Another brain capability related to both motor and sensory systems was identified by the discovery of mirror neurons by Italian neuroscientist Giacomo Rizzolatti. He observed that when an object such as a banana was offered to a laboratory monkey, the monkey reached for it, which triggered the firing of a certain neuron in the monkey’s brain. But Rizzolatti also discovered that a second monkey, who simply observed the first monkey reach for the object, also registered the same neuron firing in his brain. Rizzolatti isolated this “mirroring” activity to a particular type of neuron he called “mirror neurons.” In humans, these neurons are believed to play a pivotal role in one person being able to feel empathy for another. Rizzolatti also suggests they are necessary for the human ability to imitate others, enabling the perpetuation of rituals, traditions, and ultimately cultures (Da Cunha, 2010). Moreover, Kandel says there is evidence that mirror neurons may allow a child to more rapidly acquire language skills by watching the movement of the mother’s mouth as she speaks (Da Cunha, 2010, Episode 4).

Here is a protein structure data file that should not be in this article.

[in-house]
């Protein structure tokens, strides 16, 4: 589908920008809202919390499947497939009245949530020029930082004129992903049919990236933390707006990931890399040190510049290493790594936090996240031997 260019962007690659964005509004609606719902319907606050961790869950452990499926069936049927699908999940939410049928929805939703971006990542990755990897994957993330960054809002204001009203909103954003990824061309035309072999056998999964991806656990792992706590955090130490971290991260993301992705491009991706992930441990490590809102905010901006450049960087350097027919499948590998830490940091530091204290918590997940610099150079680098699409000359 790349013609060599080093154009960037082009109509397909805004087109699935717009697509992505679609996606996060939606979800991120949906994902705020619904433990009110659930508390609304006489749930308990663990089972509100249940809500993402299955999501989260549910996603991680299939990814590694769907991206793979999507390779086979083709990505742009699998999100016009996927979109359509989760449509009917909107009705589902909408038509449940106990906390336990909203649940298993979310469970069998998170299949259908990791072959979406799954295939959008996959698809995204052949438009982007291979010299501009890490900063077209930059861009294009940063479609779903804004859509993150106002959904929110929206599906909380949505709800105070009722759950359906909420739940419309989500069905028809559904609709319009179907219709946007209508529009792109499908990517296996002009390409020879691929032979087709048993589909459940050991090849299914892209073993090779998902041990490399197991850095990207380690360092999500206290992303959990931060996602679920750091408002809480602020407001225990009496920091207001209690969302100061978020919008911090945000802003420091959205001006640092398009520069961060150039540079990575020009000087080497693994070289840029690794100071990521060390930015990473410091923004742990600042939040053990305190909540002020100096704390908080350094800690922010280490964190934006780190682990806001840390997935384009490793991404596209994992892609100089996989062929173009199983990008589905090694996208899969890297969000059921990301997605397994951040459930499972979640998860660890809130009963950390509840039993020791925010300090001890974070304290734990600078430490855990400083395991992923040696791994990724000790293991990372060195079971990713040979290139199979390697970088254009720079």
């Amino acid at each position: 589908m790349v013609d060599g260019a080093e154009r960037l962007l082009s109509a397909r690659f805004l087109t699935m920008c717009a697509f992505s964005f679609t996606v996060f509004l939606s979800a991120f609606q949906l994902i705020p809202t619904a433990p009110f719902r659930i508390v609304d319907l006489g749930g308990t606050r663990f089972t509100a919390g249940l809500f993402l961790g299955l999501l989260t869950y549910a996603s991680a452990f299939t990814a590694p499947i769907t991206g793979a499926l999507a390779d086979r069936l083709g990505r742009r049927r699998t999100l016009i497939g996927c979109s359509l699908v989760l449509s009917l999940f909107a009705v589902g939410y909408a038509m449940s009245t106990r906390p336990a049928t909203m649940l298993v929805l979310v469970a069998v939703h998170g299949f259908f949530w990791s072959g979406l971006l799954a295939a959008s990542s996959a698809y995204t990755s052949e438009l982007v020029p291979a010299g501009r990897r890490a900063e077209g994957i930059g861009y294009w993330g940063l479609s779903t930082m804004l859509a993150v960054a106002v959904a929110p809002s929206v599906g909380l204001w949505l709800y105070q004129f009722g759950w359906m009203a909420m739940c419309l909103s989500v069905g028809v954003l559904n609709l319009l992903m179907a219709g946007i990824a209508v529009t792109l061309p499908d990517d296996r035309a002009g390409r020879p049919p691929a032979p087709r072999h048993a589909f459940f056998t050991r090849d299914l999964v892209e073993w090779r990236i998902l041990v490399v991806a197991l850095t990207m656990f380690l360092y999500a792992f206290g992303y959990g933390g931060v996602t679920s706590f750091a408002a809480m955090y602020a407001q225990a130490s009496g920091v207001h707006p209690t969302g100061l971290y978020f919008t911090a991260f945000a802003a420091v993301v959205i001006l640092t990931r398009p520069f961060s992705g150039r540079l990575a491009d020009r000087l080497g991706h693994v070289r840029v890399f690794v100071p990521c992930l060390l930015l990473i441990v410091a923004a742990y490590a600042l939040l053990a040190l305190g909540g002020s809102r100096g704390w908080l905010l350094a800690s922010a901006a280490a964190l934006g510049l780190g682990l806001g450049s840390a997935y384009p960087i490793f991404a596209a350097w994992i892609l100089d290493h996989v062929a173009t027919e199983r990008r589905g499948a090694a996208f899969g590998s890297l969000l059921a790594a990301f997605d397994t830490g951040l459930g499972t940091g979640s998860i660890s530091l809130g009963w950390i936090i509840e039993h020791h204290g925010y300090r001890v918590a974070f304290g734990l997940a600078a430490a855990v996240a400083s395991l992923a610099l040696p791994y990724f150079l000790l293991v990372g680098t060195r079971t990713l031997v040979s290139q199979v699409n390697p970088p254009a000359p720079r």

4. The brain responds to stimulation, even when the stimulation is artificial.

The phenomenon known as “phantom limb” occurs when a person feels pain in the location of a limb that has been amputated. The patient experiences pain, but the attributed source of the pain is literally not there. This phenomenon manifested in a patient of neuroscientist V.S. Ramachandran, causing the patient excruciating pain in his phantom right hand. Ramachandran suspected that the brain might be trying to communicate through the motor system to the right hand, but in the absence of feedback from the phantom hand, the brain continue to send commands that could not be executed by the missing hand. He wondered if he could trick the patient’s brain by providing a visual illusion that provided apparent feedback. To test his hunch, Ramachandran constructed a simple box with an open top and two holes in the side in which the patient could insert his good left hand and the nub of his right arm without the amputated hand. In the center of the box, Ramachandran mounted an upright mirror such that the patient could look down at the mirror and see the reflection of his left hand, as if it were his right hand. The mirror illusion was powerful enough to fool the patient’s nervous system and the phantom pain went away, suggesting that “even pain can be a construct of the mind” (NOVA, 2001).